How to make an arbitrary command pure?

If I have a command that accesses the internet and downloads a bunch of files into a folder, but I know that the hash of the contents of the folder is constant, is thery anyway to convince git that it is pure?

For example:
./run.sh downloads libs/foo and libs/bar which are listed in libs.lock, from the internet.
I know that for a given libs.lock, the hash of all files in libs/* will be constant.
Is there anyway to convince Nix that this is pure? Like specifiying a sha256 argument for libs folder?

Yes. This is called a fixed-output derivation (or FOD). Take a look at Advanced Attributes

3 Likes

If I enable FOD, things in $out/bin are not added to $PATH. Is this expected?

No that’s not normal.

You’re saying buildInputs and nativeBuildInputs are appearing in PATH when outputHash[Algo] are undefined, but not when outputHash[Algo] are defined?

If that’s what you’re seeing in your build env let us know your Nix version, Nix invocation/args, and your expression; because you might have found a bug in the new 2.10 release.

Also just to clear this up if the above isn’t the case : are you saying “a command I usually run in a devShell has a different PATH than the package builder” - because would be expected.

$out is $out whether you use a FOD or not.

Though what gets changed when using a FOD is, that a FOD doesn’t get rebuild, if it already exists.

So after you built and then change something and rebuild again, nothing changes, as nix things it already has something with that hash.

You always need to update the hash.

That’s why we usually avoid FODs in the “main” derivation and try to use them only for the source or deps and copy them into place in the “main” derivation.

6 Likes

@Growpotkin I’m using home-manager and adding the derivation to home.packages. I expected whatever’s in $out/bin to be symlinked to ~/.nix-profile/bin.

@NobbZ I changed the pname of the derivation to make sure that a previous version is not getting referenced.

In case it helps:

❯ nix --version
nix (Nix) 2.8.1

Here are the full .nix files that I used.

In this case, $out/bin/vue-language-server doesn’t get symlinked to ~/.nix-profile/bin:

{ stdenv, nodejs-16_x, yarn }:
stdenv.mkDerivation rec {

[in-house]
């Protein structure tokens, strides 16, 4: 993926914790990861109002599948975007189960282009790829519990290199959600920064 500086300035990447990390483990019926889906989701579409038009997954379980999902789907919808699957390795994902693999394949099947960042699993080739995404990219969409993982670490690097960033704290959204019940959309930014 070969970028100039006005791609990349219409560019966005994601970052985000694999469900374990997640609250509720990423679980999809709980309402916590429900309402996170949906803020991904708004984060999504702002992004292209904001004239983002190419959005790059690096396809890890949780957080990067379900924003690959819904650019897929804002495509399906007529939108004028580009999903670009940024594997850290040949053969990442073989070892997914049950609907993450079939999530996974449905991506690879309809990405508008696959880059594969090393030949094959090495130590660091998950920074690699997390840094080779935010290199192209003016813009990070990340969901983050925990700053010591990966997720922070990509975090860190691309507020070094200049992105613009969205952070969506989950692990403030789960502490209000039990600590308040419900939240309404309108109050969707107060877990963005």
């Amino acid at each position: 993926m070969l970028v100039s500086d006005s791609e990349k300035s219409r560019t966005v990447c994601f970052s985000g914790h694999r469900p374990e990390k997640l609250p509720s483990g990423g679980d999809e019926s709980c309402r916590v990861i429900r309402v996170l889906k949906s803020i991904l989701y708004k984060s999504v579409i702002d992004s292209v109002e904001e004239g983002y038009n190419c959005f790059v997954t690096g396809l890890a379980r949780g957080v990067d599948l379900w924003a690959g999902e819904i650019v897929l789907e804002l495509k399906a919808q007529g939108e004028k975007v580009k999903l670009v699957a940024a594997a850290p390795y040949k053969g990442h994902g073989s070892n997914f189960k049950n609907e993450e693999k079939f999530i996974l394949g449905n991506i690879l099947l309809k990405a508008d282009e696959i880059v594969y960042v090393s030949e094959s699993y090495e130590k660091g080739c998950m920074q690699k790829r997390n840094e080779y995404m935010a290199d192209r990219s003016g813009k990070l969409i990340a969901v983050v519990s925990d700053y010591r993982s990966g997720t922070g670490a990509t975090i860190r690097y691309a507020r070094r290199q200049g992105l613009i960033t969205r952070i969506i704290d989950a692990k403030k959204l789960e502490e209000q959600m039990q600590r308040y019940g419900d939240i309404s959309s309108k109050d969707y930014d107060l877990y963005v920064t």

pname = "volar-vue-language-server";
  version = "0.38.8";

  src = fetchTarball {
    url = "https://registry.npmjs.org/@volar/vue-language-server/-/vue-language-server-${version}.tgz";
    sha256 = "sha256:1m8k138rq5lz1hbi0zbhd0s9zn1m5idhwpwldpg2d5nndrwc6pcn";
  };

  outputHashMode = "recursive";
  outputHashAlgo = "sha256";
  outputHash = "sha256-XB9zJ1yt/E7ap4DzPLDY3bjWe43o829V7Gn9KIv5EQY=";

  buildInputs = [
    nodejs-16_x
    yarn
  ];


  buildPhase = ''
    HOME=./ yarn 
    rm -rf .cache .yarnrc
  '';

  installPhase = ''
    mkdir -p $out
    cp -r node_modules bin out $out/
    mv $out/bin/vue-language-server{.js,}
    chmod +x $out/bin/vue-language-server
  '';
}

In this case, $out/bin/volar-test does get symlinked:

{ stdenv, nodejs-16_x, yarn }:
stdenv.mkDerivation rec {
  pname = "volar-vue-language-server";
  version = "0.38.8";

  src = fetchTarball {
    url = "https://registry.npmjs.org/@volar/vue-language-server/-/vue-language-server-${version}.tgz";
    sha256 = "sha256:1m8k138rq5lz1hbi0zbhd0s9zn1m5idhwpwldpg2d5nndrwc6pcn";
  };

  # outputHashMode = "recursive";
  # outputHashAlgo = "sha256";
  # outputHash = "sha256-4vkgFB8KHHzU56nxJGvoGhUO/3hWmWLbFNsKJd/t+k0=";

  buildInputs = [
    nodejs-16_x
    yarn
  ];


  buildPhase = ''
    # HOME=./ yarn 
    # rm -rf .cache .yarnrc
  '';

  installPhase = ''
    # mkdir -p $out
    #
    # cp -r node_modules bin out $out/
    # mv $out/bin/vue-language-server{.js,}
    # chmod +x $out/bin/vue-language-server

    mkdir -p $out/bin
    echo "#!/bin/bash" >> $out/bin/volar-test
    echo "echo Hello" >> $out/bin/volar-test
    chmod +x $out/bin/volar-test
  '';

}

Yarn is kind of a shit show with Nix unfortunately but you can definitely get this to work.

I see a pretty glaring difference in these builds though that will explain why bin/* isn’t showing up: did you check to see if it exists? cp -r is probably biting you.

1 Like

I can’t test it currently, as I have no access to my nix machines, though does the “faulty” one indeed create something in bin as you expect it to do?

As soon as you “install” it, linking should happen.

Here is a minimal repro of the behavior:

As soon as I comment out the outputHashMode, outputHashAlgo and outputHash lines, test-fod becomes available on $PATH.

{ stdenv }:
stdenv.mkDerivation rec {
  pname = "test-fod";
  version = "0.1.1";

  outputHashMode = "recursive";
  outputHashAlgo = "sha256";
  outputHash = "sha256-FhrJ5xru61YD92b5WCM9l1J9ttMU40cdS3TL0OLab1Q=";

  dontUnpack = true;

  installPhase = ''
    mkdir -p $out/bin
    echo "#!/bin/bash" >> $out/bin/test-fod
    echo "echo Hello" >> $out/bin/test-fod
    chmod +x $out/bin/test-fod
  '';
}

Continuing the discussion here: FOD's `$out/bin/<binary>` is not available in `$PATH`. Is this expected?

Fixed Output derivation don’t allow /nix/store paths to be referenced.

1 Like
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